We begin with a belated celebration of a special day!
Theater of Absurd: Happy Data Protection Day…oh, and we spy on you!
The latest leak from Edward Snowden suggests it was Britain’s cyber-spy base GCHQ that showed America’s NSA how to monitor Facebook and Twitter without consent. That’s as Europe marks Data Protection Day – which is supposed to show EU citizens how to keep their online data away from prying eyes. RT’s Polly Boiko looks at how effective that’s likely to be.
From the Associated Press, welcome to the Hall of Infinite Regress:
US looks at ways to prevent spying on NSA spying
As the Obama administration considers ending the storage of millions of phone records by the National Security Agency, the government is quietly funding research to prevent eavesdroppers from seeing whom the U.S. is spying on, The Associated Press has learned.
The Office of the Director of National Intelligence has paid at least five research teams across the country to develop a system for high-volume, encrypted searches of electronic records kept outside the government’s possession. The project is among several ideas that could allow the government to store Americans’ phone records with phone companies or a third-party organization, but still search them as needed.
Under the research, U.S. data mining would be shielded by secret coding that could conceal identifying details from outsiders and even the owners of the targeted databases, according to documents obtained by The Associated Press and interviews with researchers, corporate executives and government officials.
RT gives instruction:
GCHQ taught NSA how to monitor Facebook, Twitter in real time – Snowden leak
British intelligence officials can infiltrate the very cables that transfer information across the internet, as well as monitor users in real time on sites like Facebook without the company’s consent, according to documents leaked by Edward Snowden.
The internal documents reveal that British analysts gave instruction to members of the National Security Agency in 2012, showing them how to spy on Facebook, Twitter, and YouTube in real time and collect the computer addresses of billions of the sites’ uploaders.
The leaked documents are from a GCHQ publication titled ‘Psychology: A New Kind of SIGDEV’ (Signals Development). Published by NBC News on Monday, the papers detail a program dubbed ‘Squeaky Dolphin,’ which was developed for analysts working in “broad real-time monitoring of online activity.”
The Guardian opines:
Huge swath of GCHQ mass surveillance is illegal, says top lawyer
- Legal advice given to MPs warns that British spy agency is ‘using gaps in regulation to commit serious crime with impunity’
GCHQ’s mass surveillance spying programmes are probably illegal and have been signed off by ministers in breach of human rights and surveillance laws, according to a hard-hitting legal opinion that has been provided to MPs.
The advice warns that Britain’s principal surveillance law is too vague and is almost certainly being interpreted to allow the agency to conduct surveillance that flouts privacy safeguards set out in the European convention on human rights (ECHR).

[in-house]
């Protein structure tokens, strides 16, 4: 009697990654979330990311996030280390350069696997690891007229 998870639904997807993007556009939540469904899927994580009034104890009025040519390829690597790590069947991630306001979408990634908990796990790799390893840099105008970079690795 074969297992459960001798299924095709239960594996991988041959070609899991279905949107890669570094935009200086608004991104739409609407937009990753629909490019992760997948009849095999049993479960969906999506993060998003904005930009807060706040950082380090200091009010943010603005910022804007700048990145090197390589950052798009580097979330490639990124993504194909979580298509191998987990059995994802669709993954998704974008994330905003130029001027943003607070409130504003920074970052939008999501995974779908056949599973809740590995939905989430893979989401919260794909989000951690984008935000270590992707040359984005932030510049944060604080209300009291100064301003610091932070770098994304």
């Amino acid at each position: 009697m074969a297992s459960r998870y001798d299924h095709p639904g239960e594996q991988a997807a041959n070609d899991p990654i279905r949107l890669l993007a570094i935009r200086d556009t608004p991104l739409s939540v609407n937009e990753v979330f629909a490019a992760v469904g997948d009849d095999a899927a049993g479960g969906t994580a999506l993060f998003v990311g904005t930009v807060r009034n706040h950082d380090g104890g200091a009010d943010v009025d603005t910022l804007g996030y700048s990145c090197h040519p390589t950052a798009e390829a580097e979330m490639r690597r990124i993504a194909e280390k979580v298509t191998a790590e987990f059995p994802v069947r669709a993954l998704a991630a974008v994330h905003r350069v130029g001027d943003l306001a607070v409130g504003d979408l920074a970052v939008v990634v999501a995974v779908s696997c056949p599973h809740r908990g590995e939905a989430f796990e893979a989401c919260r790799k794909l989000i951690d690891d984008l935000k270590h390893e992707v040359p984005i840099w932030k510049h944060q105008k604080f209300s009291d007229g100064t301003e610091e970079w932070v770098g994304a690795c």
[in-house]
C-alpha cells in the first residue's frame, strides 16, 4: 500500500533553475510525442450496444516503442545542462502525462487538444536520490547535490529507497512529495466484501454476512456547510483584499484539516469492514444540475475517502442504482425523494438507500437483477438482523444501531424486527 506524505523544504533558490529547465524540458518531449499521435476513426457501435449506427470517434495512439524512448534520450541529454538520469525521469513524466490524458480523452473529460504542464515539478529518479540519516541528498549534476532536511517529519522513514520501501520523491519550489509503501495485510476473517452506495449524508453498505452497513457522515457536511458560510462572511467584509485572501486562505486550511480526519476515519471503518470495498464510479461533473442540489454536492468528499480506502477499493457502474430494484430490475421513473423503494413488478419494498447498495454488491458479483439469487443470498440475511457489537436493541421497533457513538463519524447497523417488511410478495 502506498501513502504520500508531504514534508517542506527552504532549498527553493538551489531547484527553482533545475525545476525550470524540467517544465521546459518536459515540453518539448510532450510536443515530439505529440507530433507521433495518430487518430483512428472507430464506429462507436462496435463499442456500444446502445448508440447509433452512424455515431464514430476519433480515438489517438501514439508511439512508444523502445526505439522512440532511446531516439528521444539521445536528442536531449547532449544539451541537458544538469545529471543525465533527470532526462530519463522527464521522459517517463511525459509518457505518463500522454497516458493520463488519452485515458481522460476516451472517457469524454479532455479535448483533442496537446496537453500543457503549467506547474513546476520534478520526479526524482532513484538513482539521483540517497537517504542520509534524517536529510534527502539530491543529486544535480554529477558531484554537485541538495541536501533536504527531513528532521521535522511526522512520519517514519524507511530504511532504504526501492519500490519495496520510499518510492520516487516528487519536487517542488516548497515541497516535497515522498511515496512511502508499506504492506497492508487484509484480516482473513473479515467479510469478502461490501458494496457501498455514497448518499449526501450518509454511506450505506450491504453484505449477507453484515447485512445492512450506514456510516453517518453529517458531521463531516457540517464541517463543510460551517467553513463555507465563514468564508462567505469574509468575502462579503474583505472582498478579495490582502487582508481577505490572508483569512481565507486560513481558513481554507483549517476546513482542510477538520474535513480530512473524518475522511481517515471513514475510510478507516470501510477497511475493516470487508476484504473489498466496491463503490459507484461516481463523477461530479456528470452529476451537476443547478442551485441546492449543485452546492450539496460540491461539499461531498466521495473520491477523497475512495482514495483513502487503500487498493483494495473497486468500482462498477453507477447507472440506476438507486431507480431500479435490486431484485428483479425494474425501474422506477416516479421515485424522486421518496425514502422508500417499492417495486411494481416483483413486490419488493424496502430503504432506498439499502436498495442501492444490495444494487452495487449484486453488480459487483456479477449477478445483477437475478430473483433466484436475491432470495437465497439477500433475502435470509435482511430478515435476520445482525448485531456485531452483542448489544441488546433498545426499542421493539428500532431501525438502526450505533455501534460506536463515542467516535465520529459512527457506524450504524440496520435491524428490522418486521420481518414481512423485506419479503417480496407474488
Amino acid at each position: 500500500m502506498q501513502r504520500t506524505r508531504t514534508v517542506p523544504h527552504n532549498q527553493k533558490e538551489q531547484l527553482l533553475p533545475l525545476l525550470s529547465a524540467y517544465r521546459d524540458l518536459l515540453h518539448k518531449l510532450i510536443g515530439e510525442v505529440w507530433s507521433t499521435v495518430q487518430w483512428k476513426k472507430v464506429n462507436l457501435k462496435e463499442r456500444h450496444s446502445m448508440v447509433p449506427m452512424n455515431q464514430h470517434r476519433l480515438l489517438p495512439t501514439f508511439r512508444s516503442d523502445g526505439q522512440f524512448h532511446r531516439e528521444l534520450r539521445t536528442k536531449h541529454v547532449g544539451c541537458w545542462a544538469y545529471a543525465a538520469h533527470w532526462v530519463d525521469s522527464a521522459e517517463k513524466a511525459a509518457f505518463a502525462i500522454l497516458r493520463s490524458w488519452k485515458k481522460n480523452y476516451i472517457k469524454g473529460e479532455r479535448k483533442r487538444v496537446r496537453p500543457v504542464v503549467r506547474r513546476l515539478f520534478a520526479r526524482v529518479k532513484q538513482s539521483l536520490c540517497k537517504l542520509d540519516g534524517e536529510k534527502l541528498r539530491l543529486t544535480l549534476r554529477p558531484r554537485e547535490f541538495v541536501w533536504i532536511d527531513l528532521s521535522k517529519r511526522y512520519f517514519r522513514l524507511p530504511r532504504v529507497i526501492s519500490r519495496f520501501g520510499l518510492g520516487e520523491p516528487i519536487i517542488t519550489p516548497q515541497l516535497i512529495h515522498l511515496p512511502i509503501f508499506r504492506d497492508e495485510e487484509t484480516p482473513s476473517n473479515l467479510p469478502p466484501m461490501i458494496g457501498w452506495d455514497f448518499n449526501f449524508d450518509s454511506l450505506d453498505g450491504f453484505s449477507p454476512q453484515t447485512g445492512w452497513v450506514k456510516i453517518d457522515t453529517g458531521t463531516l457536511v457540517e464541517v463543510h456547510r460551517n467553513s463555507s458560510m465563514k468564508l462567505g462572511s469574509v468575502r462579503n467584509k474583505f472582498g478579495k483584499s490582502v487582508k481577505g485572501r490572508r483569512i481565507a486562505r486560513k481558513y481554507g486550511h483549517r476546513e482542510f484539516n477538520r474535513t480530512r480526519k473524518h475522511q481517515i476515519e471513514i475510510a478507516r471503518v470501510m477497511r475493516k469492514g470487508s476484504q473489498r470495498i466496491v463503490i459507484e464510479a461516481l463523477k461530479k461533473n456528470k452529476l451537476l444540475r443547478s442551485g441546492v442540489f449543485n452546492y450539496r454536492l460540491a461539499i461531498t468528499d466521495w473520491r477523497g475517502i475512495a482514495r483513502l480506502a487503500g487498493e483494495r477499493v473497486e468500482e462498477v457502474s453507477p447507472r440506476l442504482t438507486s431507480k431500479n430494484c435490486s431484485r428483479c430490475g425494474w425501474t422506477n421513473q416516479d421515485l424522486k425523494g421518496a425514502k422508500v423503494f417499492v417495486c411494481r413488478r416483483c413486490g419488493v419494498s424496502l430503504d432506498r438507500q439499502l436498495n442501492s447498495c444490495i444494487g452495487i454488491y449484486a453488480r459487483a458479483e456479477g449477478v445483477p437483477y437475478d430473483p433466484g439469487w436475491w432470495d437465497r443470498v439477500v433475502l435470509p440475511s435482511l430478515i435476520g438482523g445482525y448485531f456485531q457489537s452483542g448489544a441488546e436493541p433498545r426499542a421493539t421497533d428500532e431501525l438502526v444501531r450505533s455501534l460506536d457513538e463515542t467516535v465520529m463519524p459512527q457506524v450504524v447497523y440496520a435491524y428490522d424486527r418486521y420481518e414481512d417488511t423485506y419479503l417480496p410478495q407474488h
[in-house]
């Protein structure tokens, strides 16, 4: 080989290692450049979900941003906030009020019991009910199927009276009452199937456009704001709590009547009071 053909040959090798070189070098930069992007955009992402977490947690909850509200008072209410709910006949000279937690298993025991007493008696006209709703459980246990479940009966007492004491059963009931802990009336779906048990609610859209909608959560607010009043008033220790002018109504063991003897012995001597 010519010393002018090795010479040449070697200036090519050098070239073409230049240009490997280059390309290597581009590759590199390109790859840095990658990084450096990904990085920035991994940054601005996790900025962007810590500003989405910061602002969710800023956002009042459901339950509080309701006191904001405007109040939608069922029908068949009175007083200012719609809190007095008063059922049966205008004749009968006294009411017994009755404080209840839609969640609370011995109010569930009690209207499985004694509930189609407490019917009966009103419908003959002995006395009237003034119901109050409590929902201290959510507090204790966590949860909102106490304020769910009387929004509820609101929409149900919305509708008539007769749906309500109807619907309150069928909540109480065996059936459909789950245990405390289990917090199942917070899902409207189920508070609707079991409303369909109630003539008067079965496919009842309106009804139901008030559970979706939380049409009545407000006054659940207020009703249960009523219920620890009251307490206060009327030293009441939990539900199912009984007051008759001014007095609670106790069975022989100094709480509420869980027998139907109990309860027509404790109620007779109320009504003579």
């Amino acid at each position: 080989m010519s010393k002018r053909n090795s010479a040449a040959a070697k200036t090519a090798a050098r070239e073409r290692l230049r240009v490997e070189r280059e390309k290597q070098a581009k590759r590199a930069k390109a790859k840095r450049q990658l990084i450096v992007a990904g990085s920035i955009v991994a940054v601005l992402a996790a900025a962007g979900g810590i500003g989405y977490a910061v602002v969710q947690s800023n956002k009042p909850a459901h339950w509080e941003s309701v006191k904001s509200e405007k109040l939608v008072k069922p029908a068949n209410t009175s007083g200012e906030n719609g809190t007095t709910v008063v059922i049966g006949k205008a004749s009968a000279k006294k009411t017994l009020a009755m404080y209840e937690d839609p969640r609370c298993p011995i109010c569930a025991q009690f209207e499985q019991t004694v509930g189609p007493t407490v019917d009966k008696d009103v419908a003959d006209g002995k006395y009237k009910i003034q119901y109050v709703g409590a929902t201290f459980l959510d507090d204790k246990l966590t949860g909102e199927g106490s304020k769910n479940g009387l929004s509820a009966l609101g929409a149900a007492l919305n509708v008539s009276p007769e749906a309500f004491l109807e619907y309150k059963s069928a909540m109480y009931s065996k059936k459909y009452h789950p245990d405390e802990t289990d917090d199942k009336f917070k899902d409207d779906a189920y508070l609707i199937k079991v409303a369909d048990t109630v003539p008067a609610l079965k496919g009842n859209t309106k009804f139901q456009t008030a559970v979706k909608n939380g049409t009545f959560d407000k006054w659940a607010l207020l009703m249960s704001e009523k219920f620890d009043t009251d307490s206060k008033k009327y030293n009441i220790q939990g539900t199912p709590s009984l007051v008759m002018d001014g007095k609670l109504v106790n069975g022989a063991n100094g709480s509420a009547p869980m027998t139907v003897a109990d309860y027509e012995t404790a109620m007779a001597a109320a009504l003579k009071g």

The inadequacies, it says, have created a situation where GCHQ staff are potentially able to rely “on the gaps in the current statutory framework to commit serious crime with impunity”.
Gettin’ outa Dodge with the Buenos Aires Herald:
British spy chief accused by Snowden leaks will step down at year end
The British spy chief whose agency was accused in documents leaked by former US intelligence operative Edward Snowden of playing a principal role in mass Anglo-US surveillance will step down at year end, Britain’s Foreign Office said today.
The leaks detailed the close cooperation of Britain’s GCHQ eavesdropping agency with the US National Security Agency (NSA), and embarrassed and angered the British government and its spy chiefs.
Iain Lobban, 53, has served as GCHQ’s director for six years.
“Iain Lobban is doing an outstanding job as Director GCHQ,” said a spokeswoman. “Today is simply about starting the process of ensuring we have a suitable successor in place before he moves on, planned at the end of the year.”
MIT Technology Review has a how-to:
How App Developers Leave the Door Open to NSA Surveillance
- U.S. and U.K. surveillance of smartphone users has been helped by mobile developers—few of whom bother to adopt basic encryption.
News that the National Security Agency has for years harvested personal data “leaked” from mobile apps such as Angry Birds triggered a fresh wave of chatter about the extent of the NSA’s reach yesterday. However the NSA and its U.K. equivalent, GCHQ, hardly had to break much technical ground to hoover up that data. Few mobile apps implement encryption technology to protect the data they send over the Internet, so the agencies could trivially collect and decode that data using their existing access to Internet networks.
Documents seen and published by the New York Times and Guardian newspapers show that the NSA and GCHQ can harvest information such as a person’s age, location, and sexual orientation from the data sent over the Internet by apps. Such personal details are contained in the data that apps send back to the companies that maintain and support them. This includes data sent to companies that serve and target ads in mobile apps.